There's An Avalanche, Honey, I Gotta Go

Fall Line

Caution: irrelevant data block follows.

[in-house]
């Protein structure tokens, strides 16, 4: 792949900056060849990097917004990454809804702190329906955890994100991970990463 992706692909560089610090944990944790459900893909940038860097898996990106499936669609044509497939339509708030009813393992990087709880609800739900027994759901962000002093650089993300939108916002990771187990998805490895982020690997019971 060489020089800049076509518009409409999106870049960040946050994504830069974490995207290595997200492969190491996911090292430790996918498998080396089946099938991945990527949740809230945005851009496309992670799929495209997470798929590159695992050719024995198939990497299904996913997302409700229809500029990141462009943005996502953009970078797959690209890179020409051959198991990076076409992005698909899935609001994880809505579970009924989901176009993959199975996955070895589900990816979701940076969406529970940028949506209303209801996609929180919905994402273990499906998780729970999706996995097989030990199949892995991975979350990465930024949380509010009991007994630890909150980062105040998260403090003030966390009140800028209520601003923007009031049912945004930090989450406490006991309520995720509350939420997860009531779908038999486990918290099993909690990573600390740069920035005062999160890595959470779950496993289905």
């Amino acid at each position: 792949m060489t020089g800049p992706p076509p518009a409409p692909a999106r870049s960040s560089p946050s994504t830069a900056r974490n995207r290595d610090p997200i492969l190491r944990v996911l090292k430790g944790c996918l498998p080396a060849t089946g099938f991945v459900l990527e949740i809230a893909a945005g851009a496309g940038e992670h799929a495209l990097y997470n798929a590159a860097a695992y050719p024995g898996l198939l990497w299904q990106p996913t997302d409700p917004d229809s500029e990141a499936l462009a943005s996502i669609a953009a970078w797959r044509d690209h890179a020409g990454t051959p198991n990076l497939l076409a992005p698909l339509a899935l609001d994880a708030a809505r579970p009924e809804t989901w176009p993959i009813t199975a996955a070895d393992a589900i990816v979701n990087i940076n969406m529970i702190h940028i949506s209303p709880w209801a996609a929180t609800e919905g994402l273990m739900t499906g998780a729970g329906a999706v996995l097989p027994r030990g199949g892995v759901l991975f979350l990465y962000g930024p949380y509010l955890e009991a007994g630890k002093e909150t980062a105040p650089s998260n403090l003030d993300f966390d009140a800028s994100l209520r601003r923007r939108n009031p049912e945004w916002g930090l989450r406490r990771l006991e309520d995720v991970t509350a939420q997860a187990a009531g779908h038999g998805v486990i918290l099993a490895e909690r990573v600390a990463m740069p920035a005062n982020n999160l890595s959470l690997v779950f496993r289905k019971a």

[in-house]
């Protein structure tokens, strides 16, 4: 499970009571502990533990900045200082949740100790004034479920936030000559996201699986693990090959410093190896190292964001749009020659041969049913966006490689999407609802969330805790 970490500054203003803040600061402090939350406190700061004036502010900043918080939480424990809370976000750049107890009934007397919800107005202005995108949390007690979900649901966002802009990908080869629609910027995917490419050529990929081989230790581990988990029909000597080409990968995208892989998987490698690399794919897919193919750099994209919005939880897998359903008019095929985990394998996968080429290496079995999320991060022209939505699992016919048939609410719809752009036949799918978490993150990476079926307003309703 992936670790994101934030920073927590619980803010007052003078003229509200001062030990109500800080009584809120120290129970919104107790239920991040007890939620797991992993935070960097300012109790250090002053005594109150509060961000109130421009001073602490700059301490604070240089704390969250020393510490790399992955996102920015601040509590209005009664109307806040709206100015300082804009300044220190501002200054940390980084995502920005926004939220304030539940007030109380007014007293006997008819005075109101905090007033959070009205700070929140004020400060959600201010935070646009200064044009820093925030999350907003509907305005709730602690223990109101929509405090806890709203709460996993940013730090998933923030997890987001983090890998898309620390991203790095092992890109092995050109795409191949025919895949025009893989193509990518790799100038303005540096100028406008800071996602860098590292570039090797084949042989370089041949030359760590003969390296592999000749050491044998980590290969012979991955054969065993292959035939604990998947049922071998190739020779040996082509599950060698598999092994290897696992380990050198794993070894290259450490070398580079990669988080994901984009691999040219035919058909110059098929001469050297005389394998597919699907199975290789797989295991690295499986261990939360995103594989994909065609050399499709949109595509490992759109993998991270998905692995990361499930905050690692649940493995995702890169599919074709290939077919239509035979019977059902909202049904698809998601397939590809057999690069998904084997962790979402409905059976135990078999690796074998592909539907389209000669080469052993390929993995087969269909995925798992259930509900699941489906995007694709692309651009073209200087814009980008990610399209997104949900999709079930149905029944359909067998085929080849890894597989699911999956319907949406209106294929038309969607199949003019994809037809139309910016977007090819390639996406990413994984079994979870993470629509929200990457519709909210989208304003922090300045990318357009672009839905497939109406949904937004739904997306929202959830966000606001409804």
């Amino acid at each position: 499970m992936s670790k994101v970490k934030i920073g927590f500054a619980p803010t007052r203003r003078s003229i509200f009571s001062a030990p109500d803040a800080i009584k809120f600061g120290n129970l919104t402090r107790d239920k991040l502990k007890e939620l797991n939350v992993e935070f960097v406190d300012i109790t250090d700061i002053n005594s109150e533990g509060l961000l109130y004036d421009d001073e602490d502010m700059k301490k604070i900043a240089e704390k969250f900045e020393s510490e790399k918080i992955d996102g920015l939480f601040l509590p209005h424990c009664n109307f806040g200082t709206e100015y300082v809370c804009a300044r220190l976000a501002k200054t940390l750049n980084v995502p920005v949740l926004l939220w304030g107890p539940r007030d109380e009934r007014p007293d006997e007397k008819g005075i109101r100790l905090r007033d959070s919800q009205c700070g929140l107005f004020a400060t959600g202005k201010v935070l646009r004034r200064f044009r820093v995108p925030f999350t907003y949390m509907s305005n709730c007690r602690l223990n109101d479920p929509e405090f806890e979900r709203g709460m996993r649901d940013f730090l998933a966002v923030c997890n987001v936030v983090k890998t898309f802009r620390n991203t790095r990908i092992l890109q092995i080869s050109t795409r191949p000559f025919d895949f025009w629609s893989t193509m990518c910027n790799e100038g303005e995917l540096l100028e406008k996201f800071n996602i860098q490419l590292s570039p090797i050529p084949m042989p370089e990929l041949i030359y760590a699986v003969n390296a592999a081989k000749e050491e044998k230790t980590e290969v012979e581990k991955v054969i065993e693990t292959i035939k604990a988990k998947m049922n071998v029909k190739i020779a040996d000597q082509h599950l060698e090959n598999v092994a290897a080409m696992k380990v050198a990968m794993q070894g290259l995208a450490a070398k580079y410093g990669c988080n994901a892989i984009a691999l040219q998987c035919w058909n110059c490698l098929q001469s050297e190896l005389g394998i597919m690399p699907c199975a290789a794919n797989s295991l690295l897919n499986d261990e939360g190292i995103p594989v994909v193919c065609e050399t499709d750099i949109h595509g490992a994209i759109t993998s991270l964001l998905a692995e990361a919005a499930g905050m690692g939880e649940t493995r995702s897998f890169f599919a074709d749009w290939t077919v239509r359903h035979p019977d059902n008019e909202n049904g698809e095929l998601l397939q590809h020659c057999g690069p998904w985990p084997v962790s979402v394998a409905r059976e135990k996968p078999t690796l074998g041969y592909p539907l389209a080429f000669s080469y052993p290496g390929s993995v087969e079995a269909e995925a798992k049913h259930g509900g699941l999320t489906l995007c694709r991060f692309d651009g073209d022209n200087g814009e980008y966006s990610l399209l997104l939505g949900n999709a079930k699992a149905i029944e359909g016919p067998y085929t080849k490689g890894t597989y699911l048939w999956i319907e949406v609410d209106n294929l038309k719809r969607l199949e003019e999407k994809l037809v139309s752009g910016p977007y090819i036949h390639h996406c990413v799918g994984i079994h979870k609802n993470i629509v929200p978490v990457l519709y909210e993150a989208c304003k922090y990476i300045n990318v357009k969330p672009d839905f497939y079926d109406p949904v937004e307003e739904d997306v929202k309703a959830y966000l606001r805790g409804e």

Airline passengers are familiar with hearing the obligatory "please turn off all electronic devices before takeoff." Soon, backcountry skiers may follow the same drill. An investigation into a fatal avalanche in Pra-Loop, France, revealed that a skier's cell phone may have disrupted rescuers' avalanche beepers. "Beacons work on a frequency of 457 megahertz. If you have another electronic device in use close to the beacon, it might interfere," says Cyril Shokoples, owner of Rescue Dynamics in Edmonton, Alb. In other words, when you're in the backcountry, keep the cell phone off¿saving it for emergency use¿to prevent the possibility of interference if a search is necessary. "Beacons are infinitely more important than a phone," says Bruce Edgerly, vice president of Backcountry Access, a Boulder, Colo., safety-gear manufacturer. "If you don't get to a buried skier within 15 minutes, forget about it. Why would you spend five seconds on a call when you could be searching?"